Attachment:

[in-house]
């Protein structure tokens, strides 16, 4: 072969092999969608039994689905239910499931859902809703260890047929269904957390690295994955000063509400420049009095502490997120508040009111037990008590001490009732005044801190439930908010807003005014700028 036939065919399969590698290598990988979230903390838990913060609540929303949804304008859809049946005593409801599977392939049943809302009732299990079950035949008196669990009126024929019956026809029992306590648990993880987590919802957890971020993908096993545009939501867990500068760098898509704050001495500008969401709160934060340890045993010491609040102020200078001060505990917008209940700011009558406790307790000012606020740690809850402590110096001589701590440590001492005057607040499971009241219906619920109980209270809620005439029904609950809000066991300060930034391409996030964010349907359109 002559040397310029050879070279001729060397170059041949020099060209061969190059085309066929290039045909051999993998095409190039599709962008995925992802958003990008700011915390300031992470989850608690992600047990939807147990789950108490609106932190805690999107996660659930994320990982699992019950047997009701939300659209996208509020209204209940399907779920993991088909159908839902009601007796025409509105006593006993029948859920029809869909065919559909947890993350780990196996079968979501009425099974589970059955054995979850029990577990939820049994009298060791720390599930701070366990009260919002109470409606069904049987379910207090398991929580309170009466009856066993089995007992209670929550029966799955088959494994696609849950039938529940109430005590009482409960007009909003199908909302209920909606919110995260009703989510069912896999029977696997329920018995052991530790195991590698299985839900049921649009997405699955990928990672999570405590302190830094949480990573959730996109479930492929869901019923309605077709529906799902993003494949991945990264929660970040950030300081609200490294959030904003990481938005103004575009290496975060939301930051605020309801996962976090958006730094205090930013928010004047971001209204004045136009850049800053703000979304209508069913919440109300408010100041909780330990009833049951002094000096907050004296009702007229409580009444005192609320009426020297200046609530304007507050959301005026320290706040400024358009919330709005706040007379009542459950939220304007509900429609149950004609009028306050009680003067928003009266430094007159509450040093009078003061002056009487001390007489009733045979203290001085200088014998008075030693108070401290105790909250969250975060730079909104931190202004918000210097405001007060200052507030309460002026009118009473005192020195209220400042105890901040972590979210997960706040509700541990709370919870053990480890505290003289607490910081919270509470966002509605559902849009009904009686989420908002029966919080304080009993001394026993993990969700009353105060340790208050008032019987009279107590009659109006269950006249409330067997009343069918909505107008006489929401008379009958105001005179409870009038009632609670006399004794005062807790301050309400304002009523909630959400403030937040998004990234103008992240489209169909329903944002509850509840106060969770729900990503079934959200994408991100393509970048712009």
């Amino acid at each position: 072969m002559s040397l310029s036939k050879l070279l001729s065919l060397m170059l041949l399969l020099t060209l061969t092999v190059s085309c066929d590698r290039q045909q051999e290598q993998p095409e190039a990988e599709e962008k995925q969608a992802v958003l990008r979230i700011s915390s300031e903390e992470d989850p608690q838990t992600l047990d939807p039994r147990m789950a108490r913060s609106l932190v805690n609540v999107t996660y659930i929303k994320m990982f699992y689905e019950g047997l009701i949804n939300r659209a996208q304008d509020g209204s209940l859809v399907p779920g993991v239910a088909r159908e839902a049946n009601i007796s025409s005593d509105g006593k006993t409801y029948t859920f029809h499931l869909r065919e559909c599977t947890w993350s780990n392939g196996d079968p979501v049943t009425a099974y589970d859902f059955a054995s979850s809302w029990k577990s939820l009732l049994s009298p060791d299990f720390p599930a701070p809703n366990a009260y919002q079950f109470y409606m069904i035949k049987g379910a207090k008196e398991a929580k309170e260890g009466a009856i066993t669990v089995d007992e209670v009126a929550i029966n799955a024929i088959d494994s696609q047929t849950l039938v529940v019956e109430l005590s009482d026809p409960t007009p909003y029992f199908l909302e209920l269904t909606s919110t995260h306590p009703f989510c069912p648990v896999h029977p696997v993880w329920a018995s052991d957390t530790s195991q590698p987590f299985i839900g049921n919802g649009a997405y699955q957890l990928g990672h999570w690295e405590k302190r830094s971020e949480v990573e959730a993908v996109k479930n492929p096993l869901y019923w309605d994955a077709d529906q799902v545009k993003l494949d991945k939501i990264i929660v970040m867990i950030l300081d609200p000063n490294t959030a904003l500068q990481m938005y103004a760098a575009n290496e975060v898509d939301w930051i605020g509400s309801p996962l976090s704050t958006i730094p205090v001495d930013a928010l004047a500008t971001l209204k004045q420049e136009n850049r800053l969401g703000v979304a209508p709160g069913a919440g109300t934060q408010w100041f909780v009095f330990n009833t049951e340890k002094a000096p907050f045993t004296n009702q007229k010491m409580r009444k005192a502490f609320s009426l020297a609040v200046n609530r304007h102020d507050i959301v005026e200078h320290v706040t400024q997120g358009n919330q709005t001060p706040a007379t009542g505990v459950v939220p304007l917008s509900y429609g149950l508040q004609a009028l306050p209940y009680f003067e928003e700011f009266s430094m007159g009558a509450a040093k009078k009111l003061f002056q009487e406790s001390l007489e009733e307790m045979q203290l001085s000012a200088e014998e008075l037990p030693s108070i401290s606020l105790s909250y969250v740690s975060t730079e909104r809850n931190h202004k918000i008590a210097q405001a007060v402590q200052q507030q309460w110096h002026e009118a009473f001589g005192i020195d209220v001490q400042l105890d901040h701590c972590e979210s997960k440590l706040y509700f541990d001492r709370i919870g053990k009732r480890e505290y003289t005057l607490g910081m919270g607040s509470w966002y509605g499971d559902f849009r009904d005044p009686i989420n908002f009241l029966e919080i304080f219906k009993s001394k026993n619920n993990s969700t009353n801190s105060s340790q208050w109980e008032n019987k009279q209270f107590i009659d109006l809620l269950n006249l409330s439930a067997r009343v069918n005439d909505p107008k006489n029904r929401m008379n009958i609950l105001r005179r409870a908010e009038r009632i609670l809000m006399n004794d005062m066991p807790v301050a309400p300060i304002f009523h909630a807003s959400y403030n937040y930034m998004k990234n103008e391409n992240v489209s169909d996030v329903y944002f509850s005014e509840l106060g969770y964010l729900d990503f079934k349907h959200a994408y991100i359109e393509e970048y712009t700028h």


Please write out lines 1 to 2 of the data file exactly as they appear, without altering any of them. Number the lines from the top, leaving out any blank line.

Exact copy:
[in-house]
């Protein structure tokens, strides 16, 4: 072969092999969608039994689905239910499931859902809703260890047929269904957390690295994955000063509400420049009095502490997120508040009111037990008590001490009732005044801190439930908010807003005014700028 036939065919399969590698290598990988979230903390838990913060609540929303949804304008859809049946005593409801599977392939049943809302009732299990079950035949008196669990009126024929019956026809029992306590648990993880987590919802957890971020993908096993545009939501867990500068760098898509704050001495500008969401709160934060340890045993010491609040102020200078001060505990917008209940700011009558406790307790000012606020740690809850402590110096001589701590440590001492005057607040499971009241219906619920109980209270809620005439029904609950809000066991300060930034391409996030964010349907359109 002559040397310029050879070279001729060397170059041949020099060209061969190059085309066929290039045909051999993998095409190039599709962008995925992802958003990008700011915390300031992470989850608690992600047990939807147990789950108490609106932190805690999107996660659930994320990982699992019950047997009701939300659209996208509020209204209940399907779920993991088909159908839902009601007796025409509105006593006993029948859920029809869909065919559909947890993350780990196996079968979501009425099974589970059955054995979850029990577990939820049994009298060791720390599930701070366990009260919002109470409606069904049987379910207090398991929580309170009466009856066993089995007992209670929550029966799955088959494994696609849950039938529940109430005590009482409960007009909003199908909302209920909606919110995260009703989510069912896999029977696997329920018995052991530790195991590698299985839900049921649009997405699955990928990672999570405590302190830094949480990573959730996109479930492929869901019923309605077709529906799902993003494949991945990264929660970040950030300081609200490294959030904003990481938005103004575009290496975060939301930051605020309801996962976090958006730094205090930013928010004047971001209204004045136009850049800053703000979304209508069913919440109300408010100041909780330990009833049951002094000096907050004296009702007229409580009444005192609320009426020297200046609530304007507050959301005026320290706040400024358009919330709005706040007379009542459950939220304007509900429609149950004609009028306050009680003067928003009266430094007159509450040093009078003061002056009487001390007489009733045979203290001085200088014998008075030693108070401290105790909250969250975060730079909104931190202004918000210097405001007060200052507030309460002026009118009473005192020195209220400042105890901040972590979210997960706040509700541990709370919870053990480890505290003289607490910081919270509470966002509605559902849009009904009686989420908002029966919080304080009993001394026993993990969700009353105060340790208050008032019987009279107590009659109006269950006249409330067997009343069918909505107008006489929401008379009958105001005179409870009038009632609670006399004794005062807790301050309400304002009523909630959400403030937040998004990234103008992240489209169909329903944002509850509840106060969770729900990503079934959200994408991100393509970048712009």